Another 138 people with COVID-19 have died and 1,410 have tested positive in Massachusetts, health officials said Saturday.
The death toll now stands at 4,840, while Massachusetts has had 76,743 people test positive, according to the Department of Public Health's daily report on the new coronavirus.
The 138 new deaths reported Saturday is lower than Friday's 150. That day, the number of cases in Massachusetts surpassed 75,000, which was the third-highest tally nationwide.
But that report also brought good news on key statistics that Gov. Charlie Baker said he is watching closely to determine if Massachusetts can begin reopening on May 18, even if large-scale events in Boston are suspended this summer.
Baker named four key statistics: how many coronavirus tests are coming back positive, what percentage of all infected people are in the hospital, the total number of people hospitalized and the number of people in intensive care units.
On Friday, 11% of tests came back positive, the hospitalization rate ticked down to 4% after being at 5% for about a week, the number of coronavirus patients in the hospital dropped by 87 and the number in intensive care units dropped by 26.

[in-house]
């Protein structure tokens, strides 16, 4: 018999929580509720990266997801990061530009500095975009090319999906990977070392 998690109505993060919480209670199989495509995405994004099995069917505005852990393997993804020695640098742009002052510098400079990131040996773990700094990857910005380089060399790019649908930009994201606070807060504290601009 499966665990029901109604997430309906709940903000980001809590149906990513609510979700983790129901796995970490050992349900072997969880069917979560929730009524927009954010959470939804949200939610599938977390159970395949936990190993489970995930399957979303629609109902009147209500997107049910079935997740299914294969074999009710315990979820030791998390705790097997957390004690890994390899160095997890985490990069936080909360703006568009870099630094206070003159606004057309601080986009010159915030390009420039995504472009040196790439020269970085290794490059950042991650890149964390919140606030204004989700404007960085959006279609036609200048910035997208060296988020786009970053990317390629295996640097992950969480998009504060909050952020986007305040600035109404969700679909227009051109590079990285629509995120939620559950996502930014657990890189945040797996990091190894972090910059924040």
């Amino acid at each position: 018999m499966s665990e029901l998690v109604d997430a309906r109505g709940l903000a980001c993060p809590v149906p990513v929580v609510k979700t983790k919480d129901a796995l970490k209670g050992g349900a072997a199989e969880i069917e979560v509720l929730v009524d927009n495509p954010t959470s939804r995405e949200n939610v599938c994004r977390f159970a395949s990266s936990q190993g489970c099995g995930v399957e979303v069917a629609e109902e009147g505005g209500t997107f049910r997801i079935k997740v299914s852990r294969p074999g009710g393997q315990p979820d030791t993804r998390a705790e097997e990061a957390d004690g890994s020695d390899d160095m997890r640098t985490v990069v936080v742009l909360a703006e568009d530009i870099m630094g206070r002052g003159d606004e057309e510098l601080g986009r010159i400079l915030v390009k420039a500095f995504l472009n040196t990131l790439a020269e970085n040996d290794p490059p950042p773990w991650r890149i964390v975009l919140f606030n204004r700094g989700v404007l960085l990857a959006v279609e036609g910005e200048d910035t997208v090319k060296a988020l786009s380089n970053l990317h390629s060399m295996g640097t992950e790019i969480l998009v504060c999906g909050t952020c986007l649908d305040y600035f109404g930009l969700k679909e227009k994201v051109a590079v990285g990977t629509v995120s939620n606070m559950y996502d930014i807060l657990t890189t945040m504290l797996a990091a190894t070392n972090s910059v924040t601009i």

While Baker has cautioned that one day's results don't indicate a trend -- 208 deaths were reported Wednesday, but that appears to have been a blip among fatalities in the mid-100s this week -- the numbers remained promising Saturday.
Thirteen percent of tests were positive, according to the Department of Health, which remains much lower than during the so-called coronavirus surge in mid-to-late April. The hospitalization rate remained at 4% Saturday, while the number of COVID-19 patients in the hospital dropped by 120 and intensive care units had 12 fewer patients.
Massachusetts is one of the epicenters of COVID-19 in the U.S., with the third-most cases and fourth-most fatalities among all states. Illinois, with a population nearly twice that of the Bay State, is slowly catching up to its number of confirmed coronavirus cases.
Baker and other health officials have said Massachusetts' high tallies may be due in part to a strong commitment to testing -- more than 375,000 tests have been conducted as of Saturday, according to the Department of Health.
Middlesex County remains the Massachusetts county with the most deaths, 1,169, but it doesn't have the highest death rate. That's Hampden County, which has seen 94 deaths per 100,000 residents. That's followed by Norfolk (89 per 100,000), Suffolk (87 per 100,000) and Essex (78 per 100,000) counties.
Middlesex County also continues to have the most coronavirus cases, with 17,307, followed by Suffolk at 15,119, Essex at 11,211 and Worcester at 7,611. But Suffolk County leads the way in terms of cases per capita, with 1,861 cases per 100,000 residents. No other county has more than 1,405 cases per 100,000.